The bike though, was brilliant. It gave no problems whatsoever and performed in all conditions. I was able to lean it way over on super-curvy roads in Redwood Natl. Forest, and I was able top 100 mph on the highway, into the wind, with passenger and 60lbs worth of luggage - we figured around 430 lbs of load all told. Desert heat or mountain snowstorms, either way the bike kept going with no complaint. The tires gave excellent traction in all conditions. I found the seat to be passably comfortable, but then we were often dealing with greater discomforts. My feet and lower legs experienced discomfort and touring pegs would have made all the difference. My wife was fairly comfortable as well, with some butt and leg pain, but not bad overall. the back-rest made all the difference for her. We averaged around 45 mpg, sometimes as low as 39 or as high as 58, but those extremes could be down to the imperfect method of figuring the mpg. This means around 200 miles between stops which was just right - that's right when we were ready to get off and stretch a bit. Thankfully, we had full gore-tex riding gear, without which we would not have survived. It kept us surprisingly dry except in the worst downpour when water would pool in the crotch area and eventually soak through. The saddle bags came with rain covers but they turned out to be worthless. They actually made it worse by collecting and holding water in the water-proof membrane. At many stops I had to tip them and empty the several lbs of water that had accumulated. Eventually we left them off altogether and put everything inside the saddlebags in garbage bags. this worked much better. Tha hard rear-case was and continues to be an excellent choice. I think I actually like the look of the bike with it on more than without it. Once home I washed the bike, which was absolutely filthy, and changed the oil again, installing my new magnetic drain plug, and cleaned the air filter - also filthy.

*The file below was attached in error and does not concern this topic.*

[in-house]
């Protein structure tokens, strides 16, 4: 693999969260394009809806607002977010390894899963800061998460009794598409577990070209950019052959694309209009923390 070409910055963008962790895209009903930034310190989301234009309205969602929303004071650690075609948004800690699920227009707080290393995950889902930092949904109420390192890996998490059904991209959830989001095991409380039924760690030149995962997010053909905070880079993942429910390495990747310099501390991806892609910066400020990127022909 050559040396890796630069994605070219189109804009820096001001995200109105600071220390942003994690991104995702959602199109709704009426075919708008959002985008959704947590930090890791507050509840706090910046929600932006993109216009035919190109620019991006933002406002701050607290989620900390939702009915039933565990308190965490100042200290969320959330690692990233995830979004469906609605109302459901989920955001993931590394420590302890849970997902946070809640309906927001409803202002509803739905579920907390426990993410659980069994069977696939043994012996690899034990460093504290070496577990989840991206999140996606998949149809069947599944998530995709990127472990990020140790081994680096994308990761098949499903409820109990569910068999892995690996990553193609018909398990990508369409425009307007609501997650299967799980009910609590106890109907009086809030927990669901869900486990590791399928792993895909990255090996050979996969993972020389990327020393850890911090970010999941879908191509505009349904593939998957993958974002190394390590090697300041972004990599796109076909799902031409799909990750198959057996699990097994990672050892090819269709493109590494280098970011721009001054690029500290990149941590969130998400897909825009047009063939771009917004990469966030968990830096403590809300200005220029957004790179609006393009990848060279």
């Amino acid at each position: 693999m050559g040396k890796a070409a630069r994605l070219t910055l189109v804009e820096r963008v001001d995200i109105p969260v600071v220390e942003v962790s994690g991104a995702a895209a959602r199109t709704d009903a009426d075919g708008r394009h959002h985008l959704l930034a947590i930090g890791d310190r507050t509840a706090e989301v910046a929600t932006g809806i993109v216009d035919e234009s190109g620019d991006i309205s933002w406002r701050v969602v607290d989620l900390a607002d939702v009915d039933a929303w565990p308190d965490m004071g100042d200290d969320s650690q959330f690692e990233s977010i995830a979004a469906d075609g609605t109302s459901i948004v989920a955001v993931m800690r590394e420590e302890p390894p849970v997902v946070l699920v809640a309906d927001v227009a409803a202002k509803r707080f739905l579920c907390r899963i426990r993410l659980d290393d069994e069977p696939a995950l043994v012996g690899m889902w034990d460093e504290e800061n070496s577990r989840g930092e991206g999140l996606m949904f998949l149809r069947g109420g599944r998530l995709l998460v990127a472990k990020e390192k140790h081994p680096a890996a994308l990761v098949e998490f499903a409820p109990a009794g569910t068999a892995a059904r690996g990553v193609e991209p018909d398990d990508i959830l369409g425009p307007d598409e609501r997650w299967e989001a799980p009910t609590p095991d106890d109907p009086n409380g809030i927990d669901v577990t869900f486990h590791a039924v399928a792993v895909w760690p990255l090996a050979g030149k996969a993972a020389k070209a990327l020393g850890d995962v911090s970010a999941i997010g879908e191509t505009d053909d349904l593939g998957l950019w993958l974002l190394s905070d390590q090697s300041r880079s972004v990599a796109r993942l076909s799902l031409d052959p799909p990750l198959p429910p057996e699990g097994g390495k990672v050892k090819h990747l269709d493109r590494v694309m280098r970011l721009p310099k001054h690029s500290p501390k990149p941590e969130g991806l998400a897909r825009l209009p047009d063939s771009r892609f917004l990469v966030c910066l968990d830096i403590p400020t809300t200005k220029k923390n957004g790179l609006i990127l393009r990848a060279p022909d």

In my opinion the V is more than up to the task of long distance touring. 2-up will work, but it's not ideal. If it were just me on the bike I would have no qualms about putting thousands of miles on the bike in almost any condition. I was more nervous and cautious with my bike riding with me but the V was certainly up to the task. Occasionally, on the highway with a very strong headwind, I would have to downshift into 5th to get any decent acceleration, but that was rare. We were at least 30 lbs over the maximum weight limit as listed but that didn't seem to be an issue - perhaps accelerated tire wear. I mean, yes I would have taken a goldwing or R1200GS for the trip, and it would have been more comfortable. Even a V-strom would likely have been more comfortable. But the V is so much fun. I would not have had nearly as much fun on the curviest roads on a goldwing, I imagine. And the V is also my everyday commuter, and my canyon-carving sportbike. And it's freaking cheap compared to most bikes. After all was said and done I'm even more in love with my V now, the hardship of the trip bonded us together (the bike and I - I guess my wife and I bonded too) and the good, fun bits made me appreciate the bike's abilities even more. Also, upon coming back from spending every day on the bike for 10 days, over 3600 miles, I've felt more confident and competent than ever on the bike, or any bike for that matter. I lean over into the curves more than I ever have and feel like I have a much better appreciation of the mechanics of riding. I will post some pictures later on from home.